The Scout Report -- Volume 17, Number 26

July 1, 2011

A Publication of Internet Scout
Computer Sciences Department, University of Wisconsin-Madison
Sponsored by University of Wisconsin - Madison Libraries.

Research and Education

General Interest

Network Tools

In The News

Research and Education

Social Networking Sites and Our Lives

This report from the Pew Internet &American Life Project takes a critical look into the social impact of widespread use of social networking sites like Facebook, LinkedIn, MySpace, and Twitter. Written by Keith Hampton, Lauren Sessions Goulet, Lee Rainie, and Kristen Purcell, this 85-page report was published in June 2011. Visitors can download the report or read it online; the materials here also include the survey questions, along with information about the authors methodology. The report is divided into five parts, including an introduction and a chapter titled "Who are social networking site users?" There are a number of interesting findings here, including the observation that the number of people using social networking sites has nearly doubled since 2008 and their population has gotten significantly older during that time. The report is well written and full of insights that will be of use to media specialists, sociologists, and those with an interest in how technology affects human interaction. [KMG]


If you don't know about Kansans like Oliver Brown, Elisha Scott, Esther Brown, Clarina Nichols, and Susanna Salter, the Kansapedia site is a great place to start your journey through the state's distinguished past. Created by the Kansas Historical Society, this online encyclopedia of Kansas history allows users to browse the state's past by people, place, theme, and race and ethnicity. First-time visitors may want to look over the "Featured article" on the homepage, and also check out the "This month in Kansas history" feature. Currently, Kansapedia has almost 900 articles, and visitors can search the articles, or use the homepage's "random article" feature to read about subjects that include the Kansa Village in Shawnee County, Battle Flags of Kansas, or George Washington Carver. The site also offers access to the "Kansas Memory" area, which includes over 150,000 images of photos, artifacts, and other documents. [KMG]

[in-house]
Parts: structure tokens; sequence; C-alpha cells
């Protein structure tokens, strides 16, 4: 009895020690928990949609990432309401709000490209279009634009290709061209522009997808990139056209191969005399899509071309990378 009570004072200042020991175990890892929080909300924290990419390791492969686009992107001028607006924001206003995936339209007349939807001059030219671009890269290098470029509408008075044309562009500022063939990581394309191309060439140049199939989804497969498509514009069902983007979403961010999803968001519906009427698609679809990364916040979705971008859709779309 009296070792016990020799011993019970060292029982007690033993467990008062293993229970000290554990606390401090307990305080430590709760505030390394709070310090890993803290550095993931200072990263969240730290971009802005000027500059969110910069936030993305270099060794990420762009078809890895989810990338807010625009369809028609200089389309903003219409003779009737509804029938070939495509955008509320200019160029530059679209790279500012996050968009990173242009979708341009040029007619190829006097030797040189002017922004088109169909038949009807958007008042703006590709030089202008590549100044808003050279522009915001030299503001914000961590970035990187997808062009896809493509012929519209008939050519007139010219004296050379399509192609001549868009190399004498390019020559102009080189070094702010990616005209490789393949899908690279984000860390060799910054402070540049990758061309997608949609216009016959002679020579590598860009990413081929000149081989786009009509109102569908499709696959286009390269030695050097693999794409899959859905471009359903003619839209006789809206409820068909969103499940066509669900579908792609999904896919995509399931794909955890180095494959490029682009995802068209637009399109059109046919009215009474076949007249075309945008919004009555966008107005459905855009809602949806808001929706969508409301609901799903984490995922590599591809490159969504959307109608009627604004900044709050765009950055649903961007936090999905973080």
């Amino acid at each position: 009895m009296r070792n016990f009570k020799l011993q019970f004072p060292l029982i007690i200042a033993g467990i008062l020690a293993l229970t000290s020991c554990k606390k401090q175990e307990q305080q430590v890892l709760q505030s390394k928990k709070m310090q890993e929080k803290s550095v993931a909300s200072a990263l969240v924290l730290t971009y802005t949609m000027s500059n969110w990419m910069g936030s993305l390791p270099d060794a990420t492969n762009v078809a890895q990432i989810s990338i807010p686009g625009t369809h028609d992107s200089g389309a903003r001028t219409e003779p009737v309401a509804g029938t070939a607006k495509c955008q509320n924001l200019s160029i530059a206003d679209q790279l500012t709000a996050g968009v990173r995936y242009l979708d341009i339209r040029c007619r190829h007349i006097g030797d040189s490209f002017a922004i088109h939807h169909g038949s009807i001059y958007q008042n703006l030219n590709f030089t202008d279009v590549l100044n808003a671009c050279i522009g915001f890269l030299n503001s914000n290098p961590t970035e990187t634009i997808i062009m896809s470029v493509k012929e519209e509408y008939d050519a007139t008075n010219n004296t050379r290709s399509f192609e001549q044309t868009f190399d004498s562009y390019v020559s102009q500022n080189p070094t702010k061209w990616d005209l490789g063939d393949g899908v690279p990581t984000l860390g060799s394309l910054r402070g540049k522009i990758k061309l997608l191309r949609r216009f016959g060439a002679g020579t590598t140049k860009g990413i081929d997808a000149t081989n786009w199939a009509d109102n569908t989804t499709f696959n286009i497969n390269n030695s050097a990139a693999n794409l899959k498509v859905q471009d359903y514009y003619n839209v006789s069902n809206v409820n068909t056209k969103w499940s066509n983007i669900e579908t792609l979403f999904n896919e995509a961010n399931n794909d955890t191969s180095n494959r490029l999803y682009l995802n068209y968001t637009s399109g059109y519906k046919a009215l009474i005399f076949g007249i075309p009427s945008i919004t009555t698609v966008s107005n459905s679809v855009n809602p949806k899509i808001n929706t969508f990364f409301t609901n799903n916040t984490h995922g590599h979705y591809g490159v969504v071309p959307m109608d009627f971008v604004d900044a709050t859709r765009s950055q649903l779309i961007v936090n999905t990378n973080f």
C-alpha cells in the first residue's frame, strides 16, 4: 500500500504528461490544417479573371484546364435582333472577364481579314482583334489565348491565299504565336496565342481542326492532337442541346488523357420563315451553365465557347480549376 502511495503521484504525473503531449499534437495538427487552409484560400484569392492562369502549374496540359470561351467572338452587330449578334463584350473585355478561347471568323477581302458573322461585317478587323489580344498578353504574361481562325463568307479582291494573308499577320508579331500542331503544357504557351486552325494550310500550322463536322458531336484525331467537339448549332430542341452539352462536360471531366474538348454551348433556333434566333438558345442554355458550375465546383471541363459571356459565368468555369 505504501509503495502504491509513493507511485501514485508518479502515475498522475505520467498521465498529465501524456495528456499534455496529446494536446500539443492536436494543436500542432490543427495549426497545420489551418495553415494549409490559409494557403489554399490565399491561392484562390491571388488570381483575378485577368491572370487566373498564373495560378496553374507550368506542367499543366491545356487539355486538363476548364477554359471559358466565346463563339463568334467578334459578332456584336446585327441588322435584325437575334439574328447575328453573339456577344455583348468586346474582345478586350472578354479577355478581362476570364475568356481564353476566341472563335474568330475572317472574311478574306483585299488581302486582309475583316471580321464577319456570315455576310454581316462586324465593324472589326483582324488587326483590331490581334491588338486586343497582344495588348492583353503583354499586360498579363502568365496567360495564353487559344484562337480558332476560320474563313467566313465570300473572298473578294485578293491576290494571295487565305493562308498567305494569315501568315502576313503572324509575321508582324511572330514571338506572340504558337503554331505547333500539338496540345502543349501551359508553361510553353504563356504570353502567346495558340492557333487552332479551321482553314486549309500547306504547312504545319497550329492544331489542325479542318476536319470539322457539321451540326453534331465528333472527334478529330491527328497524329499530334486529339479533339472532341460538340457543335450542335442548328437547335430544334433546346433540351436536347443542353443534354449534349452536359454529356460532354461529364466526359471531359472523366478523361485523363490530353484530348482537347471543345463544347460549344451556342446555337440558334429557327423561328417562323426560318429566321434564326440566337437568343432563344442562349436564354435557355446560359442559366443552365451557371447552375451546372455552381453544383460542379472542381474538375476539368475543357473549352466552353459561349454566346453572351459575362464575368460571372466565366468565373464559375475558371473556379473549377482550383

Sanborn Fire Insurance Maps: New Hampshire

Wandering around Portsmouth, New Hampshire in 1892 may be impossible unless a time machine is finally invented; until then, there is this remarkable digital collection from Dartmouth College. As part of their Dartmouth Digital Library Initiatives, this collection brings together Sanborn Fire Insurance maps from the Granite State's many towns and cities. The maps date from the 1880s to the 1940s and they provide excellent documentation of the built environment in these towns and cities during this time. Visitors can zoom in on the maps to look at building footprints, infrastructure improvements, road widths, and so on. The site also contains a link to an online checklist of maps created by the Sanborn Map Company and bibliographic records of books that use these maps as key primary documents in historical research. [KMG]

Technology Student Association

The Technology Student Association (TSA) is dedicated exclusively to the needs of students interested in technology. The TSA is supported by educators, parents, business leaders, and others who believe in the importance of a technologically literate society. TSA members also gain awareness skills in Science, Technology, Engineering and Mathematics (STEM) through interactive activities that include classroom experiences and national conferences. On their website, visitors can learn about these conferences (via the "Competitions" tab), and also learn about other upcoming events. The "For Students" tab contains links to the official TSA online newsletter, student scholarships, and information about following a STEM career path. The "For Adults" area contains some of the same materials, along with toolkits & resources that support science and engineering learning. [KMG]

To find this resource and more high-quality online resources in math and science visit Scout's sister site - AMSER, the Applied Math and Science Educational Repository at

New Communication Technologies